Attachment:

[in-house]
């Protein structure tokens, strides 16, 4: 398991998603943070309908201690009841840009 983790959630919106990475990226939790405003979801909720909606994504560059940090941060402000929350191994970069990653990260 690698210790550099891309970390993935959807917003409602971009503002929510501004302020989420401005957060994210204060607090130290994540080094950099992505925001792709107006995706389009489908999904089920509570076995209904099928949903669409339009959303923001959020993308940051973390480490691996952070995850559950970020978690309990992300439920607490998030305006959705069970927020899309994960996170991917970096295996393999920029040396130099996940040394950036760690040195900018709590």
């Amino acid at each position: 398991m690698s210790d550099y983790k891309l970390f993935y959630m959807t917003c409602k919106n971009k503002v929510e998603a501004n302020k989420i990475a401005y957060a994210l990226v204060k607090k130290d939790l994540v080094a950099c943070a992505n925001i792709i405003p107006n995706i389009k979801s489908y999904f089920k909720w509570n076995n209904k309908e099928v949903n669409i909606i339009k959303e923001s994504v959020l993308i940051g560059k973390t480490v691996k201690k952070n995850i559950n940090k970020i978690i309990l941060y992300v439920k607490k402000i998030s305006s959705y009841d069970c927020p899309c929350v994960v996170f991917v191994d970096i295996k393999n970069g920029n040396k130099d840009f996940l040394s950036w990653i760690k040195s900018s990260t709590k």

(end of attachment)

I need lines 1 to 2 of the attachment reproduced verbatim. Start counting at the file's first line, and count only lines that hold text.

[in-house]
């Protein structure tokens, strides 16, 4: 398991998603943070309908201690009841840009 983790959630919106990475990226939790405003979801909720909606994504560059940090941060402000929350191994970069990653990260 690698210790550099891309970390993935959807917003409602971009503002929510501004302020989420401005957060994210204060607090130290994540080094950099992505925001792709107006995706389009489908999904089920509570076995209904099928949903669409339009959303923001959020993308940051973390480490691996952070995850559950970020978690309990992300439920607490998030305006959705069970927020899309994960996170991917970096295996393999920029040396130099996940040394950036760690040195900018709590």